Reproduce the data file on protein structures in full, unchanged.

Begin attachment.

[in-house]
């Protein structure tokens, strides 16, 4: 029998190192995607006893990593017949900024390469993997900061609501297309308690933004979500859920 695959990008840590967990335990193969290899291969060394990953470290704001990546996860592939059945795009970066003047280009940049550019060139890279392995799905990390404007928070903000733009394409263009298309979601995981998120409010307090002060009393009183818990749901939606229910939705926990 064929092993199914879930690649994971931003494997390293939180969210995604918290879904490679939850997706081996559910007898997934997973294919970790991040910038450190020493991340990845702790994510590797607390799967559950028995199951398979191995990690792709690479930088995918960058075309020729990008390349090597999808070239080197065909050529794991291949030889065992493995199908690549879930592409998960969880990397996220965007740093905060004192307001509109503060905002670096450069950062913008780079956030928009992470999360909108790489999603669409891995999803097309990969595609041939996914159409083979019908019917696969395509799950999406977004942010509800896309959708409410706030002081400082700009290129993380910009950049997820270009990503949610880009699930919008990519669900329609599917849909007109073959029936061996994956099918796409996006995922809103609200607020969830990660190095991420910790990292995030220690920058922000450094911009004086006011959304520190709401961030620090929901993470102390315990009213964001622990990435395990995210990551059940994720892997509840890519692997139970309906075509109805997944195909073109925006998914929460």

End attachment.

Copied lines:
[in-house]
């Protein structure tokens, strides 16, 4: 029998190192995607006893990593017949900024390469993997900061609501297309308690933004979500859920 695959990008840590967990335990193969290899291969060394990953470290704001990546996860592939059945795009970066003047280009940049550019060139890279392995799905990390404007928070903000733009394409263009298309979601995981998120409010307090002060009393009183818990749901939606229910939705926990 064929092993199914879930690649994971931003494997390293939180969210995604918290879904490679939850997706081996559910007898997934997973294919970790991040910038450190020493991340990845702790994510590797607390799967559950028995199951398979191995990690792709690479930088995918960058075309020729990008390349090597999808070239080197065909050529794991291949030889065992493995199908690549879930592409998960969880990397996220965007740093905060004192307001509109503060905002670096450069950062913008780079956030928009992470999360909108790489999603669409891995999803097309990969595609041939996914159409083979019908019917696969395509799950999406977004942010509800896309959708409410706030002081400082700009290129993380910009950049997820270009990503949610880009699930919008990519669900329609599917849909007109073959029936061996994956099918796409996006995922809103609200607020969830990660190095991420910790990292995030220690920058922000450094911009004086006011959304520190709401961030620090929901993470102390315990009213964001622990990435395990995210990551059940994720892997509840890519692997139970309906075509109805997944195909073109925006998914929460």